Source: Small Island Developing States
The 2019 Global Landscapes Forum (GLF) Investment Case Symposium explored advances in sustainable finance, asset management, industry breakthroughs in sustainable investment, and the evolving role of capital markets in a low-carbon future.
The three-day event took place immediately following the UN Environment Programme Finance Initiative (UNEP FI) Regional Roundtable on Sustainable Finance. Approximately 500 leaders of sustainable finance institutions, politicians, researchers and practitioners, as well as an online audience, explored how to mainstream investments in sustainable land use to achieve a transformational shift towards climate-smart production models.
According to data cited by UNEP at the meeting, an estimated US$800 billion is needed to restore 350 million hectares of degraded landscapes, a fraction of the roughly US$5.2 trillion that is spent annually on fossil fuel subsidies. A UNEP-hosted session noted that finance alone is not a silver bullet, and accelerating the transition to sustainable land use may require addressing the distribution of value within value chains and establishing regulatory regimes that reward land stewardship. The discussions explored innovative financial instruments for investments in sustainable land management, especially for smallholders and other land-users who lack collateral and land tenure security.
Numerous examples of blended instruments for sustainable land-use finance were shared, such as a partnership between Ugandan conservation NGO EcoTrust and USAID, aimed at helping households monetize their landholdings through sales of carbon credits on the global market. The project builds on a mechanism developed by Althelia Funds to structure carbon sequestration as collateral for communities with few other assets. In another example, banking group Crédit Agricole du Maroc, described as “a web of banks,” was highlighted as an example of how to successfully fund “unbankable” farmers who hold no collateral.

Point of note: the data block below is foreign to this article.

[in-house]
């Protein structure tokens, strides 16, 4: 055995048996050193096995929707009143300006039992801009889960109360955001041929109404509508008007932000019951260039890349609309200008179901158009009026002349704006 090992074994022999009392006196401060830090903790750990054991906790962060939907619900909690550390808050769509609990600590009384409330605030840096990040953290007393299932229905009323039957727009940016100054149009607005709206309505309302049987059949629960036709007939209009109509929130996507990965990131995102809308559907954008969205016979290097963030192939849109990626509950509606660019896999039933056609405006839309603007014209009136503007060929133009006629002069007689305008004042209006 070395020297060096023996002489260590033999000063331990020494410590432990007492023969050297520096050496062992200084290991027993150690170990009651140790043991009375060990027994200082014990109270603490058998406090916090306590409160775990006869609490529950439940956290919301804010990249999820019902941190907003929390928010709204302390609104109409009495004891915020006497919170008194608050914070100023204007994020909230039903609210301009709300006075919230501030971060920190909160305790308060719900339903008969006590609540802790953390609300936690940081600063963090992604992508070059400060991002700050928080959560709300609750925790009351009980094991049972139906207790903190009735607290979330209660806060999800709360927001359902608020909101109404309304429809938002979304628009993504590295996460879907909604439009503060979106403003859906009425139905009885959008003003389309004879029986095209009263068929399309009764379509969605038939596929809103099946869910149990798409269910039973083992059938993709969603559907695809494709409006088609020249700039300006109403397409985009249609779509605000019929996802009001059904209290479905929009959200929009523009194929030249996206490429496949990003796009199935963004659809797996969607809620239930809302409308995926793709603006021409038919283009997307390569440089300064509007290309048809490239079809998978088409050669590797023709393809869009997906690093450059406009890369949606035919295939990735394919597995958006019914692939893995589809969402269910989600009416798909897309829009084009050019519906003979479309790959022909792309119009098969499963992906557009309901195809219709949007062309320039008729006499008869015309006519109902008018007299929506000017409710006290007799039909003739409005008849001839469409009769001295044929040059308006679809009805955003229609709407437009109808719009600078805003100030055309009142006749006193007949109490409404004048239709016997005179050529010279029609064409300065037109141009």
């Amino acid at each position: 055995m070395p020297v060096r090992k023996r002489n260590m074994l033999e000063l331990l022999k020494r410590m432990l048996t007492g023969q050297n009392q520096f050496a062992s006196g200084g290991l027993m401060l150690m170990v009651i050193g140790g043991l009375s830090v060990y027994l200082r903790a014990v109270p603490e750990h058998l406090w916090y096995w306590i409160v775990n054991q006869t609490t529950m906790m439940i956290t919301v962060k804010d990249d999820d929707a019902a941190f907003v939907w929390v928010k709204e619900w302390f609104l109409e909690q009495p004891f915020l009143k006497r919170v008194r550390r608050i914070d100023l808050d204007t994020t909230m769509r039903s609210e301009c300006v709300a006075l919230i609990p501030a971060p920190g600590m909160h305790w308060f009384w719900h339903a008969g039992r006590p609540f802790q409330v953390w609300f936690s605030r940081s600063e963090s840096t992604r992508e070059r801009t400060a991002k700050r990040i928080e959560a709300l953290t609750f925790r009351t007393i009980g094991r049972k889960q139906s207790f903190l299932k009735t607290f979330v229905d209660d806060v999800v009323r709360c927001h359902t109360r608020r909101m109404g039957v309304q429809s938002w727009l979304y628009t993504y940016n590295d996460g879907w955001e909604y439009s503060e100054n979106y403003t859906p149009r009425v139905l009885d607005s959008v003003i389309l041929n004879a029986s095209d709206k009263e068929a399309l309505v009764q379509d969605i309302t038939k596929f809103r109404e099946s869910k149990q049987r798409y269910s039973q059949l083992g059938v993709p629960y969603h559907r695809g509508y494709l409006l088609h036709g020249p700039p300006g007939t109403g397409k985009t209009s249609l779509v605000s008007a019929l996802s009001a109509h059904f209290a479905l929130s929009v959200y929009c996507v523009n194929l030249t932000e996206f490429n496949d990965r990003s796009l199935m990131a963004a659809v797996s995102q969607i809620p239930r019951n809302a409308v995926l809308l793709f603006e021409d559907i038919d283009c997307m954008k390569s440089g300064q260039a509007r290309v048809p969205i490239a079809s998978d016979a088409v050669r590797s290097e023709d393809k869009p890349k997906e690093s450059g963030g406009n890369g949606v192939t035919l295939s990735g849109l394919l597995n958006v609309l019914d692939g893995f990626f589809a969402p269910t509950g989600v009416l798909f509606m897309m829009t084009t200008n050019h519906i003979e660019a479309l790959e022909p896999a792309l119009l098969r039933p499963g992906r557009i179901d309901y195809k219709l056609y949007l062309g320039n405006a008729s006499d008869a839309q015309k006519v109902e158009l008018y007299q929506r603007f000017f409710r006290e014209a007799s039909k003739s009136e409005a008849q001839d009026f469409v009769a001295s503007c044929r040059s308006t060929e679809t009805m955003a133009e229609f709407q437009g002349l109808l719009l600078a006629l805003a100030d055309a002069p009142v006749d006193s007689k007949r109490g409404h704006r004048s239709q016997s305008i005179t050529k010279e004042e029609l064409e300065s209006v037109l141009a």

While the role of consumers and bank shareholders in demanding sustainable and ethical products and businesses was highlighted, the discussions noted that “the catch-up time to transform global markets,” – namely consumer goods, energy and transportation – requires risk-taking, significant spending, policy change, close monitoring of the development processes and climate change mitigation efforts. Representatives of multinational financial institutions stressed the need to change the regulatory environment of banking “on a global scale,” and unlock public finance to leverage private investments towards such long-term goals.
Held in Luxembourg from 26-28 November 2019, the event was the fourth annual edition of the GLF annual Investment Case Symposium. The event was co-organized by Luxembourg for Finance and hosted by the Government of Luxembourg.
The GLF is a knowledge-led platform on integrated land use, dedicated to achieving the Sustainable Development Goals and Paris Agreement on climate change. The Forum takes a holistic approach to creating sustainable landscapes that are productive, prosperous, equitable and resilient and considers five cohesive themes of food and livelihood initiatives, landscape restoration, rights, finance and measuring progress. It is led by the Center for International Forestry Research (CIFOR) of the CGIAR Consortium, in collaboration with its co-founders UNEP and the World Bank, and nearly 30 Charter Members. [GLF News Release] [Meeting Website]